Man charged with attacking police in Times Square was misidentified, D.A. says

A blurry image of a policeman wrestling with a man on a sidewalk
Police officers confront a group Jan. 27 near New York’s Times Square, in an image taken from video.
(New York Police Department )

A Venezuelan man who became the subject of national attention for allegedly kicking a police officer in New York’s Times Square, then flipping off news cameras on his way out of court, was cleared of wrongdoing Friday after prosecutors concluded that he played no role in the attack.

The exoneration by Manhattan Dist. Atty. Alvin Bragg came weeks after Jhoan Boada, 22, was vilified as the “smug” face of a Jan. 27 brawl between migrants and New York City police officers that touched off a political furor.

He featured prominently in a pro-Donald Trump political ad titled “Joe Biden’s middle finger,” which ended on a freeze frame of Boada making the gesture while leaving his arraignment.


In a Manhattan courtroom Friday, prosecutors told a judge that further investigation proved Boada did not participate in the attack. The man seen in the video kicking an officer with pink shoes — initially identified by police as Boada — is believed to be someone else. That man has been charged and is awaiting criminal arraignment.

An attorney for Boada, Javier Damien, said his client was the victim of a “rush to judgment” by media, police and elected officials.

“It was a political football, and people were attacked with a broad brush,” he said. “It’s very sad.”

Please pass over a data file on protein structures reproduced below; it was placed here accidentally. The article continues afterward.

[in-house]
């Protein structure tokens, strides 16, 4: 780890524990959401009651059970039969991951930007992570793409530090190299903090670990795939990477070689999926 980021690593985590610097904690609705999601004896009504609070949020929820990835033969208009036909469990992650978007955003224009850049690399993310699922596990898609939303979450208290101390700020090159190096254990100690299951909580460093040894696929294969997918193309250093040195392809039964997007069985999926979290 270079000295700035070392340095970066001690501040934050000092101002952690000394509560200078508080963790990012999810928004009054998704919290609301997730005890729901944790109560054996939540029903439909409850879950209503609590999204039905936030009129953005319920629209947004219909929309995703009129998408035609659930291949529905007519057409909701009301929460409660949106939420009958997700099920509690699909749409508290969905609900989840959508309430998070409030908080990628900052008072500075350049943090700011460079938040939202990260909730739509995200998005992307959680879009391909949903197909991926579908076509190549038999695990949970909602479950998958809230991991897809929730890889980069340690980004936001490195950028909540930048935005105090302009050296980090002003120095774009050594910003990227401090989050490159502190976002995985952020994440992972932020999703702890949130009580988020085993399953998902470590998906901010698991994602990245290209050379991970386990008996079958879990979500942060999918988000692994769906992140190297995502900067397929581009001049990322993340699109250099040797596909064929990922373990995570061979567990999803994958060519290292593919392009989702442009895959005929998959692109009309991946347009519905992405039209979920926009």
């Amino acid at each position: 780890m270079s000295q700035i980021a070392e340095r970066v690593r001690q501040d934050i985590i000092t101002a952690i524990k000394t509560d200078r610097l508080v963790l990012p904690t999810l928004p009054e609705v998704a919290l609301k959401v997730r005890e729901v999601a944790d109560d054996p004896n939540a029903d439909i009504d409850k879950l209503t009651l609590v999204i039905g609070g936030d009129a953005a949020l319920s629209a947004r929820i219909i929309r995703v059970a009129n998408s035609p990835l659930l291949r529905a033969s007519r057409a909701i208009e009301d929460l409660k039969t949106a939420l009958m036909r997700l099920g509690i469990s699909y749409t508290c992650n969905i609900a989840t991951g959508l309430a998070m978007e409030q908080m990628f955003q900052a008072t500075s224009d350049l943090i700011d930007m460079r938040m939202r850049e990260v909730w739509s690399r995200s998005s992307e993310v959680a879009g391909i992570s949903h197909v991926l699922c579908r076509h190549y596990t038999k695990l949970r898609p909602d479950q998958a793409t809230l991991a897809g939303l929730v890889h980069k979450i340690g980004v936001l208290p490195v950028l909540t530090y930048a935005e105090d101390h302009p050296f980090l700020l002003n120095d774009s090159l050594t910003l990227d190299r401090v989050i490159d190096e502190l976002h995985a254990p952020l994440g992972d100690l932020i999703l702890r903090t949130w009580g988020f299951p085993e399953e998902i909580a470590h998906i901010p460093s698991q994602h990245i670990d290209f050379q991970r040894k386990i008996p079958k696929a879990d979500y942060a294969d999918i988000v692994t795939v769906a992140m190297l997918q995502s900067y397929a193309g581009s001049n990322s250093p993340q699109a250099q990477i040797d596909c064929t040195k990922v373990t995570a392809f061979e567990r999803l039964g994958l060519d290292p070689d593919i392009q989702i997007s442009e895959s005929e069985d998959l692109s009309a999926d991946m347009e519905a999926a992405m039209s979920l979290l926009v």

Boada, who lives in a New York homeless shelter, had maintained his innocence from the start. During his arraignment Jan. 31, his attorney told the judge that Boada had requested that surveillance video of the incident be shared because “everybody who watches the videotape will not see him on there.”

Prosecutors agreed to release Boada without bail, noting that he did not have a criminal history and that they were working “to conduct a thorough analysis of the incident and the defendant’s role in it,” according to a transcript of the proceeding.

News of Boada’s release drew fiery responses from conservative media and police officials. In an interview on MSNBC’s “Morning Joe,” NYPD Chief of Patrol John Chell suggested that Boada and others had fled the city on a bus — an allegation that was later contradicted by officials.


“To add insult to injury to all of us, and we’re very benevolent people in New York City, to give us literally the finger on the way out the door,” Chell continued. “This is a host of issues that we have to talk about, and it stops right here.”

New York Gov. Kathy Hochul, a Democrat, lashed out at prosecutors’ decision not to seek bail, adding that all involved in the assault should be deported.

In the weeks after the brawl, the Manhattan district attorney acknowledged that some of the people initially accused of kicking police were found to have played a less significant role in the melee than previously thought.

“We have to ensure we identify and charge those individuals who actually committed criminal acts in this matter,” Bragg said. “The only thing worse than failing to bring perpetrators to justice would be to ensnare innocent people in the criminal justice system.”

The assault charges were downgraded to evidence tampering after prosecutors determined that Boada had not touched police officers but had traded his jacket with one of the men who fled the confrontation.

Additionally, a 19-year-old reported to have attacked officers did not do so but allegedly kicked a police radio. Prosecutors also dropped assault charges against a 21-year-old for lack of evidence.


Damien said Boada was confused when police arrested him on assault charges two days after the incident, but he struggled to defend himself in English.

“He was trying to explain to the cop that he wasn’t there,” the attorney said. “But they wouldn’t listen to him.”